Yeah good point – We’ve seen stereotypical parenting roles in every subculture certainly. Having been more closely aligned with the punk and activist scene in my 20s I saw more close-up examples of both the good and the bad in those scenes. How have different scenes addressed gender roles in parenting? That’s a great topic for someone’s thesis. I think the punk scene was/is (depending on what punk scene you are talking about) a lot more creative about breaking down stereotypical gender roles. There were zines and song lyrics, and a tight knit community that offered a constant feedback-loop. The activist world, you could argue, has a more intellectual approach rooted in academia which is in itself very important in understanding how patriarchy works as a system. Plus, the activist/feminist declaration that “the personal is the political” broke down the aloofness of the purely intellectual approach of many revolutionaries and activists regarding their politics “at home.” Translating that message into everyday life was one of the most profound effects of feminism, and also shows how punk/activism (where one informed the other) really did help shape changes in society in general.

The art world in the broadest sense, I have had much less involvement with, but I would say to the degree to which a subculture has been influenced by  politically progressive ideas, those ideas will be tested in the personal sphere. Yet, there is nothing in practicing “art” itself that is innately progressive or feminist.

 

How has parenting affected you creative work?

Well like I said it’s kind of ground it to a slow trickle. But it’s a mean and tenacious trickle, determined to carve a rut out of the limestone.

 

Aside from the issue of time to actually make work, do you think it will or it is affecting not only the way you make work but has it so far changed you to the point that you see or foresee formal or thematic shifts in your work or even just how you approach art in general?

Oh, ok, in terms of themes of my work, not really yet, although I do have a lot more ideas for childrens’ books circulating in my brain now. I had already been shifting to  focus on themes of hope and positive visions for the future, instead of despair, pain, always reacting to the latest atrocity, etc., and I think that’s only been reinforced by becoming a parent. We really need to put more concrete images of our hoped-for-world into the collective imagination. If our society’s collective imagination can only envision Terminator-style doomsday climate disaster for our future, we are already limiting our choices regarding how to move forward.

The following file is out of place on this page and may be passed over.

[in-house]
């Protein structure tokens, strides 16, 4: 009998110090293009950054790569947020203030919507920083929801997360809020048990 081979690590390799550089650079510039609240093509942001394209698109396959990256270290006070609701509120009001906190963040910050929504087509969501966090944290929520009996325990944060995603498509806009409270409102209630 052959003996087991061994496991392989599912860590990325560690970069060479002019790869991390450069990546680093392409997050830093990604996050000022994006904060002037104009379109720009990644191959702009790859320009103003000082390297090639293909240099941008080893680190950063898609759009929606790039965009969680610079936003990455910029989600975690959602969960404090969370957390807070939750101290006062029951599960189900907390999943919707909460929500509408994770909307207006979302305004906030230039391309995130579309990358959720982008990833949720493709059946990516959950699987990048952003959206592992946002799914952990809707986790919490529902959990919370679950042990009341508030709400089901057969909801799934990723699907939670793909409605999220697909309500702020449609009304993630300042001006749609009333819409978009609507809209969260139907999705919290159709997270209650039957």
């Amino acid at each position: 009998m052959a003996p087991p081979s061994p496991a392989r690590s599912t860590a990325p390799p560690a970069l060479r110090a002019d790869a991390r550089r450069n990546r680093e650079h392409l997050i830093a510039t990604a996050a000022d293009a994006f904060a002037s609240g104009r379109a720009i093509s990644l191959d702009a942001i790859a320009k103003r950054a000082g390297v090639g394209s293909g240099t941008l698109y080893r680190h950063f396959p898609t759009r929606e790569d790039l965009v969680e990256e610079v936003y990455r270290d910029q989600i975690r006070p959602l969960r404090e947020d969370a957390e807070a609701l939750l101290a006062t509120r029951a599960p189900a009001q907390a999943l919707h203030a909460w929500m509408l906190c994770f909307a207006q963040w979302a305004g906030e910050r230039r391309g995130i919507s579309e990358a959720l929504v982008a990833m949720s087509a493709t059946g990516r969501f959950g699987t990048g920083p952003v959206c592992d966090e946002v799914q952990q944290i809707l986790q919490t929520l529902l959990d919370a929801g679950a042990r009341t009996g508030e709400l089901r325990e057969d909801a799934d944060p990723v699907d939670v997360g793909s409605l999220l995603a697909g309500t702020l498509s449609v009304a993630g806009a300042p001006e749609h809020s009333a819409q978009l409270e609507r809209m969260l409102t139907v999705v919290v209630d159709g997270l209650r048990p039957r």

When do you make work (time of day or time of year?)

Right now I doodle and brainstorm on whatever paper is available while I have Felix in my other arm. And when Pepe takes him on the weekend I’m freer to sketch, work on the computer, work in my studio, take a shower…

Did you typically work at a specific time of day or even time of year before having a child, for myself I’ve always been a night person, and oddly enough a morning person, but my personal creative work is almost always done at night, and continues to be since that is the only time I get to free my brain up from responsibilities.

I’ve almost always been a morning person, at least since my 30s, haha. That’s a good point though – to see if that changes just based on what free time I can carve out for myself. I think I’d still rather get up super early. But, Like i’m learning about everything — it’s all subject to change.

What are the best parts about being an artist/parent?

The best part is having your creative side amplified and being able to share that with another human – we are constantly making up songs, thinking of fun things to play with, and taking the time to see the beauty in every little small thing. I think that will only get better as we read books together, make up games, etc.

What have you found particularly challenging about parenting in general or parenting and art making?

In general it’s been hard to put the energy and time into our relationship, my partner and I. We prioritize the baby so much, that there’s not a lot of time for us, or for each of us individually, for that matter. I think self-care is extremely important, whether its emotional self-care or being healthy (sleeping, eating right, exercising, etc), and that’s been hard to sustain.

What are your kid(s) into?

Right now Felix is really into playing with his toes, staring at his (very chubby) hands, sucking on anything he can get in his mouth. He likes feeling and drooling on books, looking at shadows, listening to the rain, and getting tickled.

That’s it thanks again Sanya!